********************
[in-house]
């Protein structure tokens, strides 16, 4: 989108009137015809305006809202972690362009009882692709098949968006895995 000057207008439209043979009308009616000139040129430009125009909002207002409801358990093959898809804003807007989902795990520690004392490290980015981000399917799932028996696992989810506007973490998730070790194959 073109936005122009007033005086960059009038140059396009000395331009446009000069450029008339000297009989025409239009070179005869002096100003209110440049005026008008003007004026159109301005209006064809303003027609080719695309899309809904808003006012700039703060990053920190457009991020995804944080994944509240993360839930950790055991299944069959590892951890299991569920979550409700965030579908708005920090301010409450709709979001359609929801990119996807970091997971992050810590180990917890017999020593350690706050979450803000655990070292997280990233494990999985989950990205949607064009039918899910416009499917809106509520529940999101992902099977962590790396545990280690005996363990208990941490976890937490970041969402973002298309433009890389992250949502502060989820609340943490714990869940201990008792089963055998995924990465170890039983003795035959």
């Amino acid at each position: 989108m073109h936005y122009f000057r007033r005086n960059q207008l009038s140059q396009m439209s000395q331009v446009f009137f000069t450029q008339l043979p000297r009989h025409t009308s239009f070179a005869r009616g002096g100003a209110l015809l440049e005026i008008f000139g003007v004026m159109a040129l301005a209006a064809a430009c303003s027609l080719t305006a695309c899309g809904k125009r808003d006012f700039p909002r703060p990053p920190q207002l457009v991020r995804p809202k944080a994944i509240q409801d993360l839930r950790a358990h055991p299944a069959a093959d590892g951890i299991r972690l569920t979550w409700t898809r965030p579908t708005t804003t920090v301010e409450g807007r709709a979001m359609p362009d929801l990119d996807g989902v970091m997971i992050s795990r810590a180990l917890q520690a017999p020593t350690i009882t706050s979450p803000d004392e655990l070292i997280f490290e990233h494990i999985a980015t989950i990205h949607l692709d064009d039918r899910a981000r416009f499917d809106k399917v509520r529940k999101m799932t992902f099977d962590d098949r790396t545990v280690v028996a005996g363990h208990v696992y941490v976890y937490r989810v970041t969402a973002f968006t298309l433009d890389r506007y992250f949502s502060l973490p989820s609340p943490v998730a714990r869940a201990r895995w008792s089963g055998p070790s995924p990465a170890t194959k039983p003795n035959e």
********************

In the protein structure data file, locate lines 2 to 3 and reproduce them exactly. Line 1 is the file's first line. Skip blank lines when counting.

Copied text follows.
């Protein structure tokens, strides 16, 4: 989108009137015809305006809202972690362009009882692709098949968006895995 000057207008439209043979009308009616000139040129430009125009909002207002409801358990093959898809804003807007989902795990520690004392490290980015981000399917799932028996696992989810506007973490998730070790194959 073109936005122009007033005086960059009038140059396009000395331009446009000069450029008339000297009989025409239009070179005869002096100003209110440049005026008008003007004026159109301005209006064809303003027609080719695309899309809904808003006012700039703060990053920190457009991020995804944080994944509240993360839930950790055991299944069959590892951890299991569920979550409700965030579908708005920090301010409450709709979001359609929801990119996807970091997971992050810590180990917890017999020593350690706050979450803000655990070292997280990233494990999985989950990205949607064009039918899910416009499917809106509520529940999101992902099977962590790396545990280690005996363990208990941490976890937490970041969402973002298309433009890389992250949502502060989820609340943490714990869940201990008792089963055998995924990465170890039983003795035959």
């Amino acid at each position: 989108m073109h936005y122009f000057r007033r005086n960059q207008l009038s140059q396009m439209s000395q331009v446009f009137f000069t450029q008339l043979p000297r009989h025409t009308s239009f070179a005869r009616g002096g100003a209110l015809l440049e005026i008008f000139g003007v004026m159109a040129l301005a209006a064809a430009c303003s027609l080719t305006a695309c899309g809904k125009r808003d006012f700039p909002r703060p990053p920190q207002l457009v991020r995804p809202k944080a994944i509240q409801d993360l839930r950790a358990h055991p299944a069959a093959d590892g951890i299991r972690l569920t979550w409700t898809r965030p579908t708005t804003t920090v301010e409450g807007r709709a979001m359609p362009d929801l990119d996807g989902v970091m997971i992050s795990r810590a180990l917890q520690a017999p020593t350690i009882t706050s979450p803000d004392e655990l070292i997280f490290e990233h494990i999985a980015t989950i990205h949607l692709d064009d039918r899910a981000r416009f499917d809106k399917v509520r529940k999101m799932t992902f099977d962590d098949r790396t545990v280690v028996a005996g363990h208990v696992y941490v976890y937490r989810v970041t969402a973002f968006t298309l433009d890389r506007y992250f949502s502060l973490p989820s609340p943490v998730a714990r869940a201990r895995w008792s089963g055998p070790s995924p990465a170890t194959k039983p003795n035959e």